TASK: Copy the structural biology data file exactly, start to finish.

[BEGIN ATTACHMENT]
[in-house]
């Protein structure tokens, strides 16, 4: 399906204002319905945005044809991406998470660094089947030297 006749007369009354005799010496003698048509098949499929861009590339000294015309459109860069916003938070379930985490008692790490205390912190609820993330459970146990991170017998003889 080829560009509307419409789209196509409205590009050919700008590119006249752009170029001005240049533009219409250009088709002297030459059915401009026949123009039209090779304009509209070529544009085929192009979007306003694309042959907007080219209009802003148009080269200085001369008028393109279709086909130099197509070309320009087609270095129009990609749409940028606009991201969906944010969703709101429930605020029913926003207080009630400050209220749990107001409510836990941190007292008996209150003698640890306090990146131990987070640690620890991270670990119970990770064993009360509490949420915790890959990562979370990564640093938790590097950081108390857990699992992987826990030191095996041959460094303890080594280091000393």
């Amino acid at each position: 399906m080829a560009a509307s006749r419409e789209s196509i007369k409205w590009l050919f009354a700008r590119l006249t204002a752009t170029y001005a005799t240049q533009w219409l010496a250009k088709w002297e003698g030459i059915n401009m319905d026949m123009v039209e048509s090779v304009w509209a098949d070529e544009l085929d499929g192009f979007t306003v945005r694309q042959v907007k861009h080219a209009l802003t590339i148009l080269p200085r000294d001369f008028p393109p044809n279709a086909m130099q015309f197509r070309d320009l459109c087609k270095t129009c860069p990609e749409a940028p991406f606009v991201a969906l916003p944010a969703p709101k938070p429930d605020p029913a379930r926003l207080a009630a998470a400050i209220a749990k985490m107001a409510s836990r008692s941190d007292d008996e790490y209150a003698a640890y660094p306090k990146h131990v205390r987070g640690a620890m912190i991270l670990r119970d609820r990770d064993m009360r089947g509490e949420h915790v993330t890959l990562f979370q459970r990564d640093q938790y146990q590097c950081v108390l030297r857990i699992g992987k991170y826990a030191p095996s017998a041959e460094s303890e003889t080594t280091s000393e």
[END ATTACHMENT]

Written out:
[in-house]
């Protein structure tokens, strides 16, 4: 399906204002319905945005044809991406998470660094089947030297 006749007369009354005799010496003698048509098949499929861009590339000294015309459109860069916003938070379930985490008692790490205390912190609820993330459970146990991170017998003889 080829560009509307419409789209196509409205590009050919700008590119006249752009170029001005240049533009219409250009088709002297030459059915401009026949123009039209090779304009509209070529544009085929192009979007306003694309042959907007080219209009802003148009080269200085001369008028393109279709086909130099197509070309320009087609270095129009990609749409940028606009991201969906944010969703709101429930605020029913926003207080009630400050209220749990107001409510836990941190007292008996209150003698640890306090990146131990987070640690620890991270670990119970990770064993009360509490949420915790890959990562979370990564640093938790590097950081108390857990699992992987826990030191095996041959460094303890080594280091000393």
């Amino acid at each position: 399906m080829a560009a509307s006749r419409e789209s196509i007369k409205w590009l050919f009354a700008r590119l006249t204002a752009t170029y001005a005799t240049q533009w219409l010496a250009k088709w002297e003698g030459i059915n401009m319905d026949m123009v039209e048509s090779v304009w509209a098949d070529e544009l085929d499929g192009f979007t306003v945005r694309q042959v907007k861009h080219a209009l802003t590339i148009l080269p200085r000294d001369f008028p393109p044809n279709a086909m130099q015309f197509r070309d320009l459109c087609k270095t129009c860069p990609e749409a940028p991406f606009v991201a969906l916003p944010a969703p709101k938070p429930d605020p029913a379930r926003l207080a009630a998470a400050i209220a749990k985490m107001a409510s836990r008692s941190d007292d008996e790490y209150a003698a640890y660094p306090k990146h131990v205390r987070g640690a620890m912190i991270l670990r119970d609820r990770d064993m009360r089947g509490e949420h915790v993330t890959l990562f979370q459970r990564d640093q938790y146990q590097c950081v108390l030297r857990i699992g992987k991170y826990a030191p095996s017998a041959e460094s303890e003889t080594t280091s000393e």